• Delegation can help you improve processes and save energy. Outsourcing routine tasks made me reflect on how I do things and write step-by-step instructions. Not only did I learn more about what I do and how to explain it to others, I appreciated being able to delegate things that took me a lot of energy so that I could focus on things I enjoy.
  • Little things can make all the difference in life. Microfleece blankets, handmade hooded bathrobes, and home-baked apple pie make autumn and winter so much more agreeable. Little things like those count.
  • It’s fun to make or grow things for yourself. Sewing means being able to make the clothes, organizers, and home decorations I have in mind. Growing a garden means I can harvest whatever I want. Learning how to can and preserve means being able to enjoy apricot syrup, blueberry jam, and jalapeno jelly. Mmm!
  • Biking helps you get around and build exercise into your routine. Toronto seems so much smaller now that I’m comfortable on my bicycle. I can get to places easily, and I don’t have to rely on public transit. I also like knowing that the exercise is just part of the way I get around. Good stuff!
  • Household routines and investments save time and money. The chest freezer means we can buy more things on sale. We prepare large batches of lunches and dinners for extra convenience. This was definitely worth the extra money. Other household tweaks, like more shelves near the door, go a long way towards streamlining our processes.
  • Staycations are super. The two-week staycation we enjoyed in August was the most relaxing and most productive vacation I’ve ever had. We explored new interests and prepared the foundation for an even better life. Definitely a good idea!

How can 2010 be even better? Here’s what I’m planning to do:

  • Learn more about drawing, animation, and video. I want to get even better at thinking things through and communicating what I’m learning. The better I get at sharing, the more I can help people learn.
  • Share as much as I can at work and in life. I want to share as much as possible so that other people can build on that foundation. At work, this means creating enablement material, blogging, organizing the shared content, and helping communities and individuals.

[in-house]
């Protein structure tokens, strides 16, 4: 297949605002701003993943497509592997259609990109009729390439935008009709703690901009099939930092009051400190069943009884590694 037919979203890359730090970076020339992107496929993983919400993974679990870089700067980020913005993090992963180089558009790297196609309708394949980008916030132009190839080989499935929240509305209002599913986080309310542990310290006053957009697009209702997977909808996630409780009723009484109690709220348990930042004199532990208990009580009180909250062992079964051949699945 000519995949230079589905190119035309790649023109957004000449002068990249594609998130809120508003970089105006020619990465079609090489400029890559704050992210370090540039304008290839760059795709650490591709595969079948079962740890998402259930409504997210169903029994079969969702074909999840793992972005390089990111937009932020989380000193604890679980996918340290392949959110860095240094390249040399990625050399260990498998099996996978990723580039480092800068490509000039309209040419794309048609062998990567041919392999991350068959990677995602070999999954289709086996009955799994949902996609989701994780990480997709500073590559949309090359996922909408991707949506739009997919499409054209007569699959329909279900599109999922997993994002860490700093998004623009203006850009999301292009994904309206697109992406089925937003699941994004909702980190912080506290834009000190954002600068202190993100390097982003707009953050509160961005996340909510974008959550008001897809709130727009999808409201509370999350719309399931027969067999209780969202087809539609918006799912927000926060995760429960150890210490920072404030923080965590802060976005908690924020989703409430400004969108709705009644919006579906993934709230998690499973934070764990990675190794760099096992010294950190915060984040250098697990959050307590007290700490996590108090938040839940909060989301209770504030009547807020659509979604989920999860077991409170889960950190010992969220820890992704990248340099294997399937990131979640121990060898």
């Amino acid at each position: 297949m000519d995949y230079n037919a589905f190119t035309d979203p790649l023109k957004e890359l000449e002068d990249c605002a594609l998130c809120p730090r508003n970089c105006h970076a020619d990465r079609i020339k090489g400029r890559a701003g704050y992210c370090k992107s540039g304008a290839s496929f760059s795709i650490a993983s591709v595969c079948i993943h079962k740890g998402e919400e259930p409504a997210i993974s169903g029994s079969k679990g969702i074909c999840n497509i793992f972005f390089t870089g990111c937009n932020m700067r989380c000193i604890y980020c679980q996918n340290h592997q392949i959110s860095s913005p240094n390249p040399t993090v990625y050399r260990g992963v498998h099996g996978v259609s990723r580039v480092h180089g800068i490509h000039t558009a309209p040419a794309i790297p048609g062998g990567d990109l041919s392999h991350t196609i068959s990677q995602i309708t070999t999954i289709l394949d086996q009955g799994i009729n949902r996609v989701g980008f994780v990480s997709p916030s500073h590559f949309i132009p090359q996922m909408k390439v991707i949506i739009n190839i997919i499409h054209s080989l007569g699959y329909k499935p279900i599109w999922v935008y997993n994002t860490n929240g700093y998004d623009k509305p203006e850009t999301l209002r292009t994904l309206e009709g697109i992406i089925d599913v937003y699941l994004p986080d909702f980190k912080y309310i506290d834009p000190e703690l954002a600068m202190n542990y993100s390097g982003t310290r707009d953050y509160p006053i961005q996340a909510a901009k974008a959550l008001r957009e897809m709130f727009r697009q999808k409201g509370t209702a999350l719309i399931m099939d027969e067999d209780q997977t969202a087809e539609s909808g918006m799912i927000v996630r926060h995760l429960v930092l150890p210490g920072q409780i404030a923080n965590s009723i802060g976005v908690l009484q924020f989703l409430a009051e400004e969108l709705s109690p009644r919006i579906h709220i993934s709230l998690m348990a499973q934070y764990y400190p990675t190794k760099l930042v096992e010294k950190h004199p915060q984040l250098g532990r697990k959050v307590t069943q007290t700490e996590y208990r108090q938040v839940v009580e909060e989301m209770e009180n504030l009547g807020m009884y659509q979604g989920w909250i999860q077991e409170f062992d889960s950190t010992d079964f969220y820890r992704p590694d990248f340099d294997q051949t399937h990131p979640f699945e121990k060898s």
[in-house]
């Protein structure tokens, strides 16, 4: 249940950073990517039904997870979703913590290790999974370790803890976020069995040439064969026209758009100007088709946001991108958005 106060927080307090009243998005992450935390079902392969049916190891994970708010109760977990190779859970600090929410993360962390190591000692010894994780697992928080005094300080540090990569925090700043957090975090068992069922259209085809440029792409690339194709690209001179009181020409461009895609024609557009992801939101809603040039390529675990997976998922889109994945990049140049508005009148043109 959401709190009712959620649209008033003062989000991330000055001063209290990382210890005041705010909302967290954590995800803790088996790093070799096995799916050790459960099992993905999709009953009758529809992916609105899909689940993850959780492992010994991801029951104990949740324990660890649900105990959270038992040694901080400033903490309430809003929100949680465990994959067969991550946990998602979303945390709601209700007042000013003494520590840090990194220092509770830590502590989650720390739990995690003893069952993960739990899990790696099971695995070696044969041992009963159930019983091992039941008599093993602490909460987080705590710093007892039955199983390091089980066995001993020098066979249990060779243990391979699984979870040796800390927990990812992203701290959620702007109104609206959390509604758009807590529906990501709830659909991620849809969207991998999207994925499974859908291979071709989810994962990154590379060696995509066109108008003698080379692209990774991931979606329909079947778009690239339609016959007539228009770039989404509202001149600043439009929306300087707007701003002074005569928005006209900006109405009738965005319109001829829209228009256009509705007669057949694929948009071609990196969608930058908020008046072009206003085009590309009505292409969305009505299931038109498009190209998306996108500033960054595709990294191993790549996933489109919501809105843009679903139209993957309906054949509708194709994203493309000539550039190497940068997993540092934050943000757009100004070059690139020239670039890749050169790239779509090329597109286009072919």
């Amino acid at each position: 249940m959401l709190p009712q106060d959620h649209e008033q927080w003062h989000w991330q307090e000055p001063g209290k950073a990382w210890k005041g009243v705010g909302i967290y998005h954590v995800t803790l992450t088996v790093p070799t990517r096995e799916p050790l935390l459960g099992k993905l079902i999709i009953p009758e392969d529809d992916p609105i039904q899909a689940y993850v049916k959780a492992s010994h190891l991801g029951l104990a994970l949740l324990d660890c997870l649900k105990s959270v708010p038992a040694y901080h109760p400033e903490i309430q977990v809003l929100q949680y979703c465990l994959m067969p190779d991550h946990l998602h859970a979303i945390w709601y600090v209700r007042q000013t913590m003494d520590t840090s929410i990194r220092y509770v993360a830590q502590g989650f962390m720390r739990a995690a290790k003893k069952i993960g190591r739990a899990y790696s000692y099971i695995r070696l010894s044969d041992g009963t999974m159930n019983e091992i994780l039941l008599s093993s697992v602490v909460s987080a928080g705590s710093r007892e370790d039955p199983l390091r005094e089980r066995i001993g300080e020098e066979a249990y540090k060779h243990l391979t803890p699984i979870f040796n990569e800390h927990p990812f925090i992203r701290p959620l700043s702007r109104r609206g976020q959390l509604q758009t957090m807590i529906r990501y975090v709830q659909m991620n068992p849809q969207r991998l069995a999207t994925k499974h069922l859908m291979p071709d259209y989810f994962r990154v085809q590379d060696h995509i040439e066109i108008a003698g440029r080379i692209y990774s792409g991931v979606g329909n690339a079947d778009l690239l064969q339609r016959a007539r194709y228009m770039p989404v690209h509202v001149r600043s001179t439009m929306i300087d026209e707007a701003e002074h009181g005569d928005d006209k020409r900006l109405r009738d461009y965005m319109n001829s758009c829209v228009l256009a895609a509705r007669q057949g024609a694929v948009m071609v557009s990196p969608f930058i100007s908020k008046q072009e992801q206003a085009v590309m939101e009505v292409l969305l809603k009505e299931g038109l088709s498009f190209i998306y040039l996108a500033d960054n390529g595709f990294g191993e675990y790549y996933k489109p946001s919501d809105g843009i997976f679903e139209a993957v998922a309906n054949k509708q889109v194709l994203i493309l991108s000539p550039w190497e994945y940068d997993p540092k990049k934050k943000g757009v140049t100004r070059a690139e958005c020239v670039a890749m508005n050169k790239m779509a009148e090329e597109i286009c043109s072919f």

• Continue living an awesome life! I can’t wait to explore the experiment opportunities that are sure to come up. I’m looking forward to further building my relationships with W- and J-, family, friends, communities, and the world, too. And I’m definitely looking forward to bringing my cat to Canada as I complete the permanent residency process. I miss her! =)

What have you learned from 2009, and what are you looking forward to in 2010? Please share! =)

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Life as a 25-year-old

Posted: - Modified: | life, yearly

It’s great to be able to look back and really look back–to be able to review a year’s worth of blog posts, to remember, to see how much I’ve changed and how much I’m still the same.

Here were the goals I set for myself last year:

By August 2009, I’d like to be able to look back and say that I’ve:
  • completed a book on Emacs (whether published by No Starch Press or self-published)
  • increased my reach and responsibilities at and outside work
  • completed my paperwork for the permanent residency application (Canadian experience class?)
  • continued to donate 10% of my income
  • continued to save at least 50% of my income
  • developed another income source aside from salary, interest, and index growth
  • learned how to cook at least 20 new recipes

The book on Emacs fell by the wayside as I started doing more and more Drupal development at work. I turned the project over to Ian Eure, another Emacs blogger whom I greatly admire. At work, I became a Drupal guru, and I spoke at DrupalCon on the deployment processes. I submitted my paperwork for the Canadian Experience Class skilled worker permanent residency. I have a fair amount of money in circulation on and earmarked for the Toronto Public Library, although less than the 10% I’d targeted. I’ve been able to save 52% of my income, building a healthy retirement fund, an investment fund, and a dream fund.  I haven’t developed another major income source, although I’ve identified a number of opportunities that I could turn into income someday. As for recipes–I’ve had lots of fun cooking, and I’m sure I’m well past that number.